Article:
“The children experienced the magic of science in the Chamber of Secrets by Marina Girgis, and appreciated friendship in Gimme Please, an Egyptian restaging by the AFCA in cooperation with the group Paperboats, the University of Texas at Austin in the US, and the Alliance Theatre. They understood animal welfare in the play Forgotten Tale... The Animals’ Lawsuit Against Humanity by the ACT Company, danced to the rhythm of music in a performance called Sohbet Al-Semsemeya, and sat down for an afternoon story in Stories on Four Wheels, the mobile library of the charity Misr Al-Kheir.”
“They also had a special music day with the choir of the Association of Upper Egypt for Education and Development (AUEED) and the Al-Nour Wal-Amal Orchestra. Children who participated in the AFCA
Arts School showcased their talents in the storytelling performance Stories from Minya.”
One of the most important parts of this year’s festival was a theatre experience for children with autism spectrum disorder (ASD), the first of its kind in Egypt. “With the help of the British Council, we were able to get funding for this last April and worked on online training for many months with the Bamboozle Theatre Company, a company working with children with special needs in the UK,” Mohamed said.
“We put out an open invitation to specialists who work with children with autism and chose six of them in addition to two participants from the AFCA. The online training was followed by physical training at the Al-Abbasiyya Hospital in Cairo, and the pay-off for us was to see the children enjoying and interacting with each other.”
“Both the training and the exploration sessions were not covered by the media out of respect for the children’s privacy. Three children with ASD per session could apply online through our general paid invitations.”
“In fact, registering for free tickets was easy through our Facebook page, and for paid tickets we used TicketMarché. This edition of the festival would not have come to light without the support of our partners, the Ministry of Culture in Egypt, the US Embassy, the British Council, the French Institute, the European Union, the European Union National Institutes for Culture (EUNIC), the Goethe Institute and the Misr Al-Kheir Foundation and our media sponsor the NRJ Egypt radio station.”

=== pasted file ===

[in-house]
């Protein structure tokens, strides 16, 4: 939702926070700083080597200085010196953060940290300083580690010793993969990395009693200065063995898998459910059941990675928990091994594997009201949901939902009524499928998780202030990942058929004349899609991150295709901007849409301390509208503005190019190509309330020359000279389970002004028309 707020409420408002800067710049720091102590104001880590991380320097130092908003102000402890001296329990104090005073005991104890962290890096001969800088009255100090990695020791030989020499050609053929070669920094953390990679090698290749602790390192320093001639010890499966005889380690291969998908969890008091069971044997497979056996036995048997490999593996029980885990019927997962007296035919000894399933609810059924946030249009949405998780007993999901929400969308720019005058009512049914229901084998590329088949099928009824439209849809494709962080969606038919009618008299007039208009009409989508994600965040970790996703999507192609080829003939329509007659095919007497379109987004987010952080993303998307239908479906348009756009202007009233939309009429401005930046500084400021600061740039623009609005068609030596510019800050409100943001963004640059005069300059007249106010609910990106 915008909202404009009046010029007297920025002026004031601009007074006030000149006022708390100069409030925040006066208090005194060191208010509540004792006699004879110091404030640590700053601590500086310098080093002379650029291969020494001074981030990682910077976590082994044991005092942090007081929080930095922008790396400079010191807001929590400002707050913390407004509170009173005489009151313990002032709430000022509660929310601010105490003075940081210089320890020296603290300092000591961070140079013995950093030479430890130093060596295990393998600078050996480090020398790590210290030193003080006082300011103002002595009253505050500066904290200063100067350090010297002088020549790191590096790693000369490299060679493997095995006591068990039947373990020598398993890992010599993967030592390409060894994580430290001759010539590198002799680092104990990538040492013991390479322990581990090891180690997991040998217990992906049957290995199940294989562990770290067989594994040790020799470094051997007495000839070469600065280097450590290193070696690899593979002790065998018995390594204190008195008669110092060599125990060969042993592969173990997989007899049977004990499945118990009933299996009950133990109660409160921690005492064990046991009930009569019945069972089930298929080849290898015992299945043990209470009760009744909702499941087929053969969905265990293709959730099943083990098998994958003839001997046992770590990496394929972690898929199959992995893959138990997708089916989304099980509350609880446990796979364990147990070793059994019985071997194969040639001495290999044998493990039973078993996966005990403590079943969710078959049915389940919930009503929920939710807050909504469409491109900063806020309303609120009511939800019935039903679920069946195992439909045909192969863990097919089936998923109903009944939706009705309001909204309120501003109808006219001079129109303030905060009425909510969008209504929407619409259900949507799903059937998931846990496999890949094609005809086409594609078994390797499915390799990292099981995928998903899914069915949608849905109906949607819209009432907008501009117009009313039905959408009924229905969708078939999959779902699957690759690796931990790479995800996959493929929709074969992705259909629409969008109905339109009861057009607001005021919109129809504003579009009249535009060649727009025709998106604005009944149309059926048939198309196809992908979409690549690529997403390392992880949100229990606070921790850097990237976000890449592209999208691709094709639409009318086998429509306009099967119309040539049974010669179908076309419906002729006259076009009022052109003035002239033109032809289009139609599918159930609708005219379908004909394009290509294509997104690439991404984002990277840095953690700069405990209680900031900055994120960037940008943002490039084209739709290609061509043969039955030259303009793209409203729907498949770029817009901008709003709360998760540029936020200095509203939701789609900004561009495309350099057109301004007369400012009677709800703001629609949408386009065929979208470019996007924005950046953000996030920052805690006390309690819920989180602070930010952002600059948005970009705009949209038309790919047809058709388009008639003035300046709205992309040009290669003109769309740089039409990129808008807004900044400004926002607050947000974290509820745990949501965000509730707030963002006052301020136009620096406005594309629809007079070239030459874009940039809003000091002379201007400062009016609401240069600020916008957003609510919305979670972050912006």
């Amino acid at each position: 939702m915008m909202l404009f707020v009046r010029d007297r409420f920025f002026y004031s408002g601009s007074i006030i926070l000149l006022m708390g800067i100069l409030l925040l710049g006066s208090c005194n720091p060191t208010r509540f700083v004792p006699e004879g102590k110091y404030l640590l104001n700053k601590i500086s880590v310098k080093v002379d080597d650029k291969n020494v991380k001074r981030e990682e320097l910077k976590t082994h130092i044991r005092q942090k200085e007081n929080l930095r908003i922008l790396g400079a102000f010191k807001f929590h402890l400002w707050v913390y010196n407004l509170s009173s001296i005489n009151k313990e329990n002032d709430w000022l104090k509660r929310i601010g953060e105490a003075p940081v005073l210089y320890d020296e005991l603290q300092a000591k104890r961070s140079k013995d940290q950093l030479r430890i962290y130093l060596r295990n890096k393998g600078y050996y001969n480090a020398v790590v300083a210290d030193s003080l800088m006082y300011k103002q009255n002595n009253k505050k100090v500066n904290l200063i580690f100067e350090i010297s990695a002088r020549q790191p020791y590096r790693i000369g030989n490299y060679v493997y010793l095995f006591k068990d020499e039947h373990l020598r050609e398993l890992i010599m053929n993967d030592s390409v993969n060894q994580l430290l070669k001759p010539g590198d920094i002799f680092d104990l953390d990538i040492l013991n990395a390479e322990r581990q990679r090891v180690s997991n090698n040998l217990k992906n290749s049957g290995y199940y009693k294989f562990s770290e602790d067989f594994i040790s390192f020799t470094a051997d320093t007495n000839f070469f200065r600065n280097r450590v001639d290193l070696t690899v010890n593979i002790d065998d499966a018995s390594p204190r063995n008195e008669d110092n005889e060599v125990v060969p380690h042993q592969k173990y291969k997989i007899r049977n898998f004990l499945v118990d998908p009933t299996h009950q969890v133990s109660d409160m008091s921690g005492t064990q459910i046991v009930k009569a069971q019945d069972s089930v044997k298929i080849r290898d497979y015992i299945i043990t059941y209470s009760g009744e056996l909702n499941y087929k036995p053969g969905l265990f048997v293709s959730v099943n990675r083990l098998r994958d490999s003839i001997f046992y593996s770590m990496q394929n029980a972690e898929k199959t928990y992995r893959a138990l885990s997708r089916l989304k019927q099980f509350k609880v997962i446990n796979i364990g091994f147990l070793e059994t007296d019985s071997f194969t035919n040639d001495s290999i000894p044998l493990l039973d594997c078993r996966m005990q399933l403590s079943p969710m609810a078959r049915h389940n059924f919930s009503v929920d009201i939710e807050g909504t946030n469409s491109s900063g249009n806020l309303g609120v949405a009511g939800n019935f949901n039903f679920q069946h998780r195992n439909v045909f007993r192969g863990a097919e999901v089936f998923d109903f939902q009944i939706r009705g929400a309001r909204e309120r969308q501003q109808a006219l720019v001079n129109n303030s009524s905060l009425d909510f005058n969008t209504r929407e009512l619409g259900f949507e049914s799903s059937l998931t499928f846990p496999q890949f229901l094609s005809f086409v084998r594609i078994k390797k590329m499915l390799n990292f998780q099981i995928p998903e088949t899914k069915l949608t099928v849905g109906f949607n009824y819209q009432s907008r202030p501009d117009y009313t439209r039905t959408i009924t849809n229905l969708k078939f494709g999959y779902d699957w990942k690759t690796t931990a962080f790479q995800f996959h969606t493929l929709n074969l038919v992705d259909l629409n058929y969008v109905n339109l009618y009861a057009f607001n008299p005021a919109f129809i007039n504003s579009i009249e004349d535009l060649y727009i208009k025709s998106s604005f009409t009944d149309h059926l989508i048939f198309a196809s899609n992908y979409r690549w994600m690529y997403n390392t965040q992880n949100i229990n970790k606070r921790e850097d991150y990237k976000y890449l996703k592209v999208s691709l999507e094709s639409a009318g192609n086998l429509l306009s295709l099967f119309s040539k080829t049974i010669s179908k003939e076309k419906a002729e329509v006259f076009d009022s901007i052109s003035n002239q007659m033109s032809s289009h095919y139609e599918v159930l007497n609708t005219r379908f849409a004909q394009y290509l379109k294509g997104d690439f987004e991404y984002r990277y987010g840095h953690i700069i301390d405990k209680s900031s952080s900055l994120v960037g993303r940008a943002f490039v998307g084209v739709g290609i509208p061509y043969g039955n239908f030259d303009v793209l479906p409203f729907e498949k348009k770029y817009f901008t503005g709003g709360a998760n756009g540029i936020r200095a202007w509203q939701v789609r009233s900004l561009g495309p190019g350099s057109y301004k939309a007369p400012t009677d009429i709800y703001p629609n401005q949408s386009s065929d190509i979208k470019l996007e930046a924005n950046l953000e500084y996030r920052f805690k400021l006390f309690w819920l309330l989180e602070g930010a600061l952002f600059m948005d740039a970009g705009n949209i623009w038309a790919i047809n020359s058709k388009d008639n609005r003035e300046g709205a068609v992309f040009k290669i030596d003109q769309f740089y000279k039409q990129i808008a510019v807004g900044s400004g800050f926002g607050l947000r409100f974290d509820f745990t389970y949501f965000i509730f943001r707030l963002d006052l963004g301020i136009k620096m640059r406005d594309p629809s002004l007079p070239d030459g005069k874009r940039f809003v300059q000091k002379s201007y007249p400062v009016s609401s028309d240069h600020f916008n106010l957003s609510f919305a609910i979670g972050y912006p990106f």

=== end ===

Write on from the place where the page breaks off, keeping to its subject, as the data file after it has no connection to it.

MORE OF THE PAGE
Nesma Selim, one of the attending parents, said that the “Festival has been a great success. There could have been more organisation regarding the seating, but overall it has been safe and joyful. My children attended two shows, Sohbet Al-Semsemeya and The Lawsuit of the Animals, and they enjoyed them a lot. It’s our first time to come to the festival, but it won’t be the last.”
Al-Ghawi commented that “we work throughout the year and have projects with many associations and partnerships. We don’t seek only a commercial presence. This year, we have 10 shows, five of which are paid and the others are free. Some of the attendees have come every year for 10 years. We are keen to get their feedback through physical visits to schools and associations or through online surveys sent to parents. All the tickets were pre-sold, and we are more than delighted with this success.”
Salma Haddad, a 33-year-old parent, said that “I knew about the festival through my previous job at the British Council and started to attend with my child. This is my fifth year coming. The shows are really different, and I want my child to participate. This year she enjoyed Stories on Four Wheels, Sohbet Al-Semsemeya and Gimme Please, for example.”
*A version of this article appears in print in the 11 November, 2021 edition of Al-Ahram Weekly